Squawk! Polly wants a cracker! Pretty bird! Pretty bird! These are just a few of the things you might hear coming out of a parrot’s mouth.
If you have pets or just love animals, you may have wished from time to time that you could have real conversations with them. Wouldn’t it be nice to be able to talk with your dog about how your day at school went?
If you have a pet parrot, could your wish come true? Parrots and certain other birds do seem to be able to talk, but can they hold a real conversation?
Not really! Although parrots seem to be able to talk, they’re not really talking like humans. They’re not choosing and saying words with specific meanings. Instead, they’re simply imitating sounds they’ve heard.
Repeating sounds they’ve heard before — often many times — is called mimicry. The “talking” we hear from parrots can consist of imitations of all sorts of sounds, from spoken words to creaking doors to barking dogs.
Just because they’re not really “talking” doesn’t mean that parrots’ mimicry isn’t impressive. Did you know that parrots don’t have vocal cords like humans? It’s true! Instead, parrots use muscles in their throat to direct airflow through their mouths to mimic the sounds they hear around them.
Parrots, such as African Greys and Amazons, aren’t the only birds that can learn to imitate sounds, including human voices. Some other birds known for their ability to “talk” include Indian Ringneck Parakeets, Budgies and Cockatiels.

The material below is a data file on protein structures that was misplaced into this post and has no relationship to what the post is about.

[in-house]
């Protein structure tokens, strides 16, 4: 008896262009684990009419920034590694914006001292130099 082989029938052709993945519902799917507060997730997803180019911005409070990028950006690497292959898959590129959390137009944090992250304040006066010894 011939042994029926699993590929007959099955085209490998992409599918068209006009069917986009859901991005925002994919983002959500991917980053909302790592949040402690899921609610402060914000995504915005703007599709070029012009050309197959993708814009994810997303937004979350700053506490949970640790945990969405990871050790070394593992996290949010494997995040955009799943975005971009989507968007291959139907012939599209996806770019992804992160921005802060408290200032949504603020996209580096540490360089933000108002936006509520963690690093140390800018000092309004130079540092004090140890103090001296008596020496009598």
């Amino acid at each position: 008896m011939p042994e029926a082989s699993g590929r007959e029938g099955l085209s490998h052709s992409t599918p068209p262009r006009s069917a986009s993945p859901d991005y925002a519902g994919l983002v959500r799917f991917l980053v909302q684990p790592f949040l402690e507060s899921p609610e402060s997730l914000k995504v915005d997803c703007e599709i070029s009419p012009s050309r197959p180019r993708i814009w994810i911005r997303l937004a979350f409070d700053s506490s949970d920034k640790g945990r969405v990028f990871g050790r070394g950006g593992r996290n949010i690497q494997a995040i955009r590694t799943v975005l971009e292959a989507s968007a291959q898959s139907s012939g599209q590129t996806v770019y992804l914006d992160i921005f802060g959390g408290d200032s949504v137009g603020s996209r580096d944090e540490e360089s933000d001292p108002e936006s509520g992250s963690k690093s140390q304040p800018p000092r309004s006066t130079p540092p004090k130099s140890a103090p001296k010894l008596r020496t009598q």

If you’re WONDERing why some birds imitate sounds they hear, it’s because they’re social creatures. They feel a need to be able to interact with those around them. When kept as pets, these birds see their human owners as their family and want to communicate with them.
Since a human owner usually can’t learn a bird’s “language,” the bird instead tries to learn the language of its owner. Although these birds are often quite intelligent, imitation is still the best that they can manage. Mimicry becomes a way for them to get attention and interact with their owners.
If you want to have a bird that talks as a pet, the best thing to do is to find a bird that already knows how to imitate sounds. Even if a bird knows how to imitate a few sounds, though, you’ll still need to spend lots of time training it and providing positive interactions to encourage more “talking.”